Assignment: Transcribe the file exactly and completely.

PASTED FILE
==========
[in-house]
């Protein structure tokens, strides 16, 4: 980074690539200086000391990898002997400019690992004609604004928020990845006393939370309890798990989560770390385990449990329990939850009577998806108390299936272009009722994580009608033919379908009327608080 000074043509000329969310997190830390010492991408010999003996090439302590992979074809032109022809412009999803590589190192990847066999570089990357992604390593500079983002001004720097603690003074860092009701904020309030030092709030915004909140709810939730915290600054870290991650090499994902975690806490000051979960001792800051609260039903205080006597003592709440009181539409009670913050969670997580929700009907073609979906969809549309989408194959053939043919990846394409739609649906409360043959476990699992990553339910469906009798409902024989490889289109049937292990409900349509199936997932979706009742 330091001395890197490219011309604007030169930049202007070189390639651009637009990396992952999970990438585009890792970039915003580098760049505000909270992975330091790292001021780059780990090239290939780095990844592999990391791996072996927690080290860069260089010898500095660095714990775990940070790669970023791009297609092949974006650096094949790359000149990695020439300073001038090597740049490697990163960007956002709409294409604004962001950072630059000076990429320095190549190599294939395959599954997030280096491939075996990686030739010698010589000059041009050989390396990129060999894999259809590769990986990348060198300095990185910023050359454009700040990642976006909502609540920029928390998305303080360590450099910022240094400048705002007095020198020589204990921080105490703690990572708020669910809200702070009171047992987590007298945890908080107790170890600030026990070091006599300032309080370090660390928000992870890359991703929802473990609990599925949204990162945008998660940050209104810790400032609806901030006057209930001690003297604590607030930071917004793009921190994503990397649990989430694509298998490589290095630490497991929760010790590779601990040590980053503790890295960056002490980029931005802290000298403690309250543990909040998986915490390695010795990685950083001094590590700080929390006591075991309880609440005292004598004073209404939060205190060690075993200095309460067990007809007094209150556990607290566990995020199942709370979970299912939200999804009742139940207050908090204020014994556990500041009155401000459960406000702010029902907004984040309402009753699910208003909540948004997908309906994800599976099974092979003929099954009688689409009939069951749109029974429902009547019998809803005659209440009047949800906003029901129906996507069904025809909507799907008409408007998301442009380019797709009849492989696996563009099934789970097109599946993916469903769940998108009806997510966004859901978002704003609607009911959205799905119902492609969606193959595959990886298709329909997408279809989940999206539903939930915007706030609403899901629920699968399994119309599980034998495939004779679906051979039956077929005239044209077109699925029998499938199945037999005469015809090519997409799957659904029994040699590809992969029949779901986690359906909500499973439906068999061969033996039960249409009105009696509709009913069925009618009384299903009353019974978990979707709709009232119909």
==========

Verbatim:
[in-house]
């Protein structure tokens, strides 16, 4: 980074690539200086000391990898002997400019690992004609604004928020990845006393939370309890798990989560770390385990449990329990939850009577998806108390299936272009009722994580009608033919379908009327608080 000074043509000329969310997190830390010492991408010999003996090439302590992979074809032109022809412009999803590589190192990847066999570089990357992604390593500079983002001004720097603690003074860092009701904020309030030092709030915004909140709810939730915290600054870290991650090499994902975690806490000051979960001792800051609260039903205080006597003592709440009181539409009670913050969670997580929700009907073609979906969809549309989408194959053939043919990846394409739609649906409360043959476990699992990553339910469906009798409902024989490889289109049937292990409900349509199936997932979706009742 330091001395890197490219011309604007030169930049202007070189390639651009637009990396992952999970990438585009890792970039915003580098760049505000909270992975330091790292001021780059780990090239290939780095990844592999990391791996072996927690080290860069260089010898500095660095714990775990940070790669970023791009297609092949974006650096094949790359000149990695020439300073001038090597740049490697990163960007956002709409294409604004962001950072630059000076990429320095190549190599294939395959599954997030280096491939075996990686030739010698010589000059041009050989390396990129060999894999259809590769990986990348060198300095990185910023050359454009700040990642976006909502609540920029928390998305303080360590450099910022240094400048705002007095020198020589204990921080105490703690990572708020669910809200702070009171047992987590007298945890908080107790170890600030026990070091006599300032309080370090660390928000992870890359991703929802473990609990599925949204990162945008998660940050209104810790400032609806901030006057209930001690003297604590607030930071917004793009921190994503990397649990989430694509298998490589290095630490497991929760010790590779601990040590980053503790890295960056002490980029931005802290000298403690309250543990909040998986915490390695010795990685950083001094590590700080929390006591075991309880609440005292004598004073209404939060205190060690075993200095309460067990007809007094209150556990607290566990995020199942709370979970299912939200999804009742139940207050908090204020014994556990500041009155401000459960406000702010029902907004984040309402009753699910208003909540948004997908309906994800599976099974092979003929099954009688689409009939069951749109029974429902009547019998809803005659209440009047949800906003029901129906996507069904025809909507799907008409408007998301442009380019797709009849492989696996563009099934789970097109599946993916469903769940998108009806997510966004859901978002704003609607009911959205799905119902492609969606193959595959990886298709329909997408279809989940999206539903939930915007706030609403899901629920699968399994119309599980034998495939004779679906051979039956077929005239044209077109699925029998499938199945037999005469015809090519997409799957659904029994040699590809992969029949779901986690359906909500499973439906068999061969033996039960249409009105009696509709009913069925009618009384299903009353019974978990979707709709009232119909």